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Cloud Talk

Andre Yee

Is Cloud Computing Entering the Trough of Disillusionment?

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With all the hype surrounding cloud computing, it was notable to hear Brocade CMO, John McHugh declare that the adoption of cloud computing is "overhyped". Let's face it, when the marketing guy tells you to temper your expectations, you should probably take notice.

Is this just a needed dose of reality or does it suggest that cloud computing is entering what Gartner calls the "trough of disillusionment" in the hype cycle. For those who may be unfamiliar, the Gartner hype cycle is the five phased progression of market response to the introduction of new technology. You can read about the hype cycle here but as it relates to cloud computing, it's not difficult to see how it may have reached the "peak of inflated expectations". The question is whether cloud computing is now entering the trough of disillusionment where the naysayers come out to roost and it becomes "uncool" to tout the cloud.

McHugh's comment is just one data point but maybe we should take notice. After all, check out the Google Trends on "cloud computing" and you'll notice that the trendline appears to have flattened out over the past 12 months or so. A more subjective measure may be your own response when you read another article touting the benefits of cloud computing. I suspect at least some of us may be a little fatigued from reading yet another article (or blog post) about how cloud computing is revolutionizing the industry. Yeah, right - come back when you can tell me something interesting.

If cloud computing is indeed entering the trough of disillusionment, I'm betting that it'll be a shortlived stay. Here's why -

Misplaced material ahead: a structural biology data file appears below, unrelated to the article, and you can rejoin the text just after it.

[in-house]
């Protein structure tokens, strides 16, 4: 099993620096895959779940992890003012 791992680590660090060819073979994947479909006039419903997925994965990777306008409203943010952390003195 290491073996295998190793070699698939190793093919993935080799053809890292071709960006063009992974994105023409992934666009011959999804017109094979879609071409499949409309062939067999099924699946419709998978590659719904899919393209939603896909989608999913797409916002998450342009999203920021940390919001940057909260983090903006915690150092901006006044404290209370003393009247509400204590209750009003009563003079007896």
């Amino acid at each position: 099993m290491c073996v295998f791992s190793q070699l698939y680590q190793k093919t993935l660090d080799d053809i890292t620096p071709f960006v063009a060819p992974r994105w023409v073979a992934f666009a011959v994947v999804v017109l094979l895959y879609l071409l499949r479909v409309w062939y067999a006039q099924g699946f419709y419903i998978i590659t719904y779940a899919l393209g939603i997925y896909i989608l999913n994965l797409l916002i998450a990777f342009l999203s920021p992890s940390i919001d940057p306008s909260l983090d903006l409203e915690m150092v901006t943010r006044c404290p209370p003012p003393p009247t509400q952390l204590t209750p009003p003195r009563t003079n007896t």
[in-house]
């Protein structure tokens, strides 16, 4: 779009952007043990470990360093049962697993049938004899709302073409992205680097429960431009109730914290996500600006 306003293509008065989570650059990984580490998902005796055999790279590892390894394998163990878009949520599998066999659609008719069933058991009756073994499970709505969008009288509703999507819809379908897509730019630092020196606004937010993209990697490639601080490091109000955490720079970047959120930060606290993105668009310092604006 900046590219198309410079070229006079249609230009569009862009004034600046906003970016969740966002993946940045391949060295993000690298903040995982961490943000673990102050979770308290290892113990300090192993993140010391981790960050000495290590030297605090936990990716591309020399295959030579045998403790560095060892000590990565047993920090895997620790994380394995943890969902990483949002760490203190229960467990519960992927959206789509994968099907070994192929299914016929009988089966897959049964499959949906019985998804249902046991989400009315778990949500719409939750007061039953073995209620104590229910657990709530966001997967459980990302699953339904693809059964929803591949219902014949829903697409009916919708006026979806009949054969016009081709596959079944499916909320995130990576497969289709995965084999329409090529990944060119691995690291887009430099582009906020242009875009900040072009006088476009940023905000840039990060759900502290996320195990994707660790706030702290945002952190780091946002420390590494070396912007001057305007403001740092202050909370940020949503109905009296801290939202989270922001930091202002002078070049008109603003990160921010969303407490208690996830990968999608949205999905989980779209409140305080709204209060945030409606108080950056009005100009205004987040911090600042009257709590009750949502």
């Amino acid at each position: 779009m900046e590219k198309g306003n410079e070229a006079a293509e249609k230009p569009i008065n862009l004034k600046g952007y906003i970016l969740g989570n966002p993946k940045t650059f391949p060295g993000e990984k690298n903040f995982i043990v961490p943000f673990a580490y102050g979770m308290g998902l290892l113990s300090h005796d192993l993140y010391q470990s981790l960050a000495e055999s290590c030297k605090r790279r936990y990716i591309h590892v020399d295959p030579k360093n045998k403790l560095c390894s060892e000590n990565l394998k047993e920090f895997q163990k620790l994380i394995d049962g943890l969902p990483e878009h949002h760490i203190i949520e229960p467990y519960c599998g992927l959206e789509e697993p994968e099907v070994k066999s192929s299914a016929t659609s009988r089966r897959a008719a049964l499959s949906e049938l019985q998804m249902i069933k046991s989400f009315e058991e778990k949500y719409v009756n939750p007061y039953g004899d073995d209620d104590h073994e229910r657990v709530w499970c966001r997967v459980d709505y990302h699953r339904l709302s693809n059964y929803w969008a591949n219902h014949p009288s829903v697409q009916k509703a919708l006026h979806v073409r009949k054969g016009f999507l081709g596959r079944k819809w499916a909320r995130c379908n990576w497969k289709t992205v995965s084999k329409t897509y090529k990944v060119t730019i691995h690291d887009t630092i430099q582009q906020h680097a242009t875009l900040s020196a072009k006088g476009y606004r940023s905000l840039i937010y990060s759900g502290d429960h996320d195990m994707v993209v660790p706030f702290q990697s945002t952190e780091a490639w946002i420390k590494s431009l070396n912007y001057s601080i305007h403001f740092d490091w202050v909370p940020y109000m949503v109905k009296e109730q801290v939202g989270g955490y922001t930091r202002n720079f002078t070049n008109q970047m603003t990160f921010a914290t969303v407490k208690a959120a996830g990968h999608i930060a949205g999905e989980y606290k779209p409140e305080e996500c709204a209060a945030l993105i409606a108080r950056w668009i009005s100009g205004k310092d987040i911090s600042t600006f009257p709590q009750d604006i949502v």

First, while cloud computing has the been the buzz at geek inspired, cocktail parties in the past three years, running applications in the cloud has been around for a decade. Since Salesforce told the world to nix running on-premise software, SaaS has become mainstream and mature.

Second, aspects of cloud computing isn't revolutionary at all. I'll maintain that the idea of private internal clouds utilizing virtualization is simply a natural extension and evolution of the corporate datacenter. This means it's easier for organizations to consume, digest and measure value - ultimately this equates to IT spend that is easier to justify.

Third, cloud computing is as much about the business model as it is about technology... in fact, it eludes a hard definition. And it's lack of definition will help sustain momentum out of the trough since it'll be redefined as something that is both palatable and validated by the masses. As the old IT adage goes - if at first you don't succeed...just redefine success.

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Not if you base it on the amount of VC being thrown around.

I was presenting last week about BPM & Cloud and got a great question. "Is Cloud Computing like the DotCom era".

My ans: YES

DotCom - web, brochureware, ecommerce, consumer
Cloud - corporate, apps, business meets consumer (social)


Andre Yee blogs about cloud computing, SaaS, Web 2.0 and other emerging technologies that matter to businesses.

Andre Yee

Andre Yee is an entrepreneur and technologist with nearly 20 years of experience in the business of technology.

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